Roommate Rules: Tips for a Better Roommate Experience
(This is the third post in our Roommate Rules series. Be sure to check out the first and second posts, too, for more great advice on building a successful roommate relationship!)
Having a great roommate experience starts with choosing the right person. Just because someone is your best friend does not mean they will make a good roommate. I could never see living with some of my closest friends. When discussing rooming with someone it is important to go over topics such as guests, schedules, and cleanliness.
Be Our Guest
Some people prefer their alone time and would not like to have guests over to their place all the time or overnight guests. It is important to set boundaries about how often you should expect to have guests over and when it is off limits, such as the night before a big exam. You need to be on the same page before it becomes a problem and becomes awkward for everyone.
Schedules are also important to go over because if you have a night owl and a morning person in the same room, issues may arise. If this ends up happening, try to make a compromise. This could mean that during the early hours and late nights you will try to stay out of the room or move to a more common area. A simple tip I used is that my roommate and I used our phone flashlights when coming in late or leaving early rather than turning all the lights on. Work together so you both can be happy.
When I first moved in with my freshman year roommate I needed some work in the cleanliness category. For me, cleaning meant that if all my clothes were put up within a day of when I brought them out, then it was fine. On the other hand, my roommate liked to clean as she made a mess. The best way to handle this type of situation is to communicate your issues before they start to boil up. If you let issues fester with your roommate, then when confrontation arises it could come off as aggressive when instead it can be a simple conversation. I would suggest setting up a cleaning schedule for common areas so that everyone knows their role. If the same person is taking out the trash every single week, they will get sick of that quickly.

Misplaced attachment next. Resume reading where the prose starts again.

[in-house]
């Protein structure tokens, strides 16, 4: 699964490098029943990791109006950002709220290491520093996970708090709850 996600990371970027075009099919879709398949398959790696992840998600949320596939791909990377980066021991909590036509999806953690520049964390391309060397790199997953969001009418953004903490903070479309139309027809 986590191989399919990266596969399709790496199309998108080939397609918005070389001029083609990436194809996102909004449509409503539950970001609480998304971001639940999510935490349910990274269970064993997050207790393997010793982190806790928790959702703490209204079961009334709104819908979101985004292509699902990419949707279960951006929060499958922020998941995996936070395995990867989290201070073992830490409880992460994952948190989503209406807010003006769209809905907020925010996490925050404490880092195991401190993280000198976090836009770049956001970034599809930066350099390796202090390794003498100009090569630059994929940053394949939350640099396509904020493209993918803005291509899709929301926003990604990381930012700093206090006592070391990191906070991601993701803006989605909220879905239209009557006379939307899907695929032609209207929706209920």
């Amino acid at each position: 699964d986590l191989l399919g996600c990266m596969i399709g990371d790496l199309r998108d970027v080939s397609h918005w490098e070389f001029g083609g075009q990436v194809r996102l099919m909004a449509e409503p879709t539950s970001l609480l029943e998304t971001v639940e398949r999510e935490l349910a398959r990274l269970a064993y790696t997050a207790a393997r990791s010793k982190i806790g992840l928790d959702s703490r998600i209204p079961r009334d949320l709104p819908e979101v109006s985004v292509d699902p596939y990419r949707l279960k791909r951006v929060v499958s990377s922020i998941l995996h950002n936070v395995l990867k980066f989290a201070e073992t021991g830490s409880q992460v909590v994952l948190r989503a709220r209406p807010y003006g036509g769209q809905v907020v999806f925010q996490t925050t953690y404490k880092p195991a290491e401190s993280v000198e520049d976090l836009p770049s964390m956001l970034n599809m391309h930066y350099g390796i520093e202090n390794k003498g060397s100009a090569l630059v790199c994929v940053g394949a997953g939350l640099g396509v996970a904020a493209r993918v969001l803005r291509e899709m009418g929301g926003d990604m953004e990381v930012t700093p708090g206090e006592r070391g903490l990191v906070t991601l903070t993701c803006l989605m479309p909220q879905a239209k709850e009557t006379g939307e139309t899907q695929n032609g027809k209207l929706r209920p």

Food may seem like a simple issue, but I have seen it affect many of my friends’ relationships with their roommates. The main reason this can become a problem is because of finances and the fact that people are paying for their own food. It is key to ask before you ever assume someone is OK with you having some of their food. Other times it works out great where there is give and take and everyone shares. Always replace anything you take from your roommate because they may not feel comfortable bringing it up, although it may be bothering them deep down. This goes for not just food, but anything that belongs to your roommate. Unless you and your roommate have explicitly agreed that borrowing without asking is OK, do not assume.
Get Time Away
Another important thing to realize is that you don’t have to do everything with your roommate. It is OK to both have your own friends and do different things. In fact, it is a good thing to get space from your roommate sometimes, so that you are not around one another 24/7. But do make an effort to get to know their friends because you may end up finding some great friends for yourself as well.
I have had great relationships with my roommates from my freshman year dorm, to a sorority, and now a house. My biggest takeaway has been that not everyone operates like you and you must be careful to communicate your preferences and boundaries. Make the most of the experience because you may never know how much you enjoy living with roommates until you don’t have them. The one semester I lived alone I missed my roommates more than I could have imagined.
Pearson Students: How have you worked well with your roommates? What hasn’t worked? Share by commenting below!
Check out the first and second posts in our Roommate Rules series:
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